Here is the third and last post on a series of posts on managing documentation efforts using TFS. Full credit given to my friend Allen Clark, in our User Education group who provided all the content for these posts. Thank you very much Allen! You guys do a great job.
In my first two posts, I described how we plan our sprints and use a list of work items to manage our workload. Based on the list of work items, I also create a PivotChart report, which we use to check our progress and make corrections. Here’s our report for September 2007:
Creating a PivotChart report from a list of work items is pretty simple. Here’s an outline:
1. Select one or more cells in the list of work items, and insert a PivotChart report.
To insert a PivotChart report, open the Insert menu, point to PivotTables, and click PivotChart.
2. Specify a field, such as ID, as the count. By default, the “count” is summarized by adding the values from each work item. If you use a field that contains hours of work, such as Remaining Work, that will be what you want. However, if you are just counting work items using a field such as ID, you’ll have to change the field settings to summarize the value by counting.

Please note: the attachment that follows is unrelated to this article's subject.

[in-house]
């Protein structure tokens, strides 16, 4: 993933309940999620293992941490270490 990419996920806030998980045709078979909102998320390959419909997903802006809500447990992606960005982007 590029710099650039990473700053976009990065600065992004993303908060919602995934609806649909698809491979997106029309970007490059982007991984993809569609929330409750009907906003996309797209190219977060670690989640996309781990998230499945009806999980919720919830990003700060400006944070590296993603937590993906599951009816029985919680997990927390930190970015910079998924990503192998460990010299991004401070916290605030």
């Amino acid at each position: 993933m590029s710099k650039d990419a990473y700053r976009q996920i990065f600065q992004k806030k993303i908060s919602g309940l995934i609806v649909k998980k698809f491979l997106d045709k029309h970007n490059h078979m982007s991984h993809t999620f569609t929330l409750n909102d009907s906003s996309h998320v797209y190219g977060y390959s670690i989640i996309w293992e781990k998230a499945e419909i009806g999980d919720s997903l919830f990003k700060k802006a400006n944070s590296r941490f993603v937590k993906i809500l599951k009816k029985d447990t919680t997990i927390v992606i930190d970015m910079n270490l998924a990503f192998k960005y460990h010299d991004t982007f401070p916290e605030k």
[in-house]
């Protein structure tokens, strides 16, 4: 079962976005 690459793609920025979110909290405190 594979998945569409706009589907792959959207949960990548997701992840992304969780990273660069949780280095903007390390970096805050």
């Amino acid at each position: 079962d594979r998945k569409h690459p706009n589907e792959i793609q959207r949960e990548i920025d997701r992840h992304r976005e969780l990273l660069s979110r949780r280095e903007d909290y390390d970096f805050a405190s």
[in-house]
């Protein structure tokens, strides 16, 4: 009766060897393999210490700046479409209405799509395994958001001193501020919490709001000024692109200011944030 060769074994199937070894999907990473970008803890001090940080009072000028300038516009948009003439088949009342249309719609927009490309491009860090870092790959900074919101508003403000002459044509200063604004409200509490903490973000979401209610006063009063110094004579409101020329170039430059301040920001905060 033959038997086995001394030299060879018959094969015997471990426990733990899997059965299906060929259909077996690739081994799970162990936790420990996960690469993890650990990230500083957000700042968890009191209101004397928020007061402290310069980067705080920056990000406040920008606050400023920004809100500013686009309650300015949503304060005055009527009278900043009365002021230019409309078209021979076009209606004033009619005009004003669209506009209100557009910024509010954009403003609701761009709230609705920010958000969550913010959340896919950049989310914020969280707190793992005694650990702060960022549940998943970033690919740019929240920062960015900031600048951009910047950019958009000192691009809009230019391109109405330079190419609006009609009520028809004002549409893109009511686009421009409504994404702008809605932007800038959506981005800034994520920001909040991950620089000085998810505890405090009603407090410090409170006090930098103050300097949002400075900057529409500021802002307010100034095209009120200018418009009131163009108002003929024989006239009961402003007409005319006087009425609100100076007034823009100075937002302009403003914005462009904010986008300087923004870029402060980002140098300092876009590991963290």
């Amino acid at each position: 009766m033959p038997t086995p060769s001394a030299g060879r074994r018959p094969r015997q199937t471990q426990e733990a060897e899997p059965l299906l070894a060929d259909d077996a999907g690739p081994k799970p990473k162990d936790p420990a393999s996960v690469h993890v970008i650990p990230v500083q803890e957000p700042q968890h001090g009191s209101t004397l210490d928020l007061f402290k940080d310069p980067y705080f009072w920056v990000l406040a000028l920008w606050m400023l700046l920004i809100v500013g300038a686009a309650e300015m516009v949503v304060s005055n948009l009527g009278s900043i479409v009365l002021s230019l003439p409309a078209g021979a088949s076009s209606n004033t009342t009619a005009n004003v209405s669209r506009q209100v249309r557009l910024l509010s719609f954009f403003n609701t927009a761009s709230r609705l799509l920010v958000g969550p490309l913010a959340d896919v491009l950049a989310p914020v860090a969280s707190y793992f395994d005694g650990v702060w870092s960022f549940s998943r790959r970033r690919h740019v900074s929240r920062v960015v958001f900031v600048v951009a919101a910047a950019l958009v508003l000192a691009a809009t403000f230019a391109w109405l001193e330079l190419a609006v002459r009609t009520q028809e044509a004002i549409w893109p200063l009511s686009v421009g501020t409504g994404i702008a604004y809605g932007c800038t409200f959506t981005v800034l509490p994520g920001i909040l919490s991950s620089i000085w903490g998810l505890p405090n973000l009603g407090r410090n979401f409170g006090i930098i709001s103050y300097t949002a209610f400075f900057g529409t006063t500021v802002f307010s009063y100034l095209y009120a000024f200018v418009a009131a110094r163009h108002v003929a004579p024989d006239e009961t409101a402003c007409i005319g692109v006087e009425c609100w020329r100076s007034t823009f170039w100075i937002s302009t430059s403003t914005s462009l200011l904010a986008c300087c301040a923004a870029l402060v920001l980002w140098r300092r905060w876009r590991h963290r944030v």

3. Specify the Axis field. My report uses the field that contains the scenario names.
4. Add State as a legend field to slice your report into separate series for each of the work item states.
After you create your first report, you can experiment with different layouts and types of charts. I like the stacked-bar and stacked-column charts (depending on how the axis labels look) and Layout 2. For bar charts, you should make sure that your chart is tall enough to print every line. Otherwise, you end up with unlabeled bars. I also add filters using fields such as Priority and Assigned To. That tactic makes ad-hoc analysis much easier.
— Allen Clark (blog)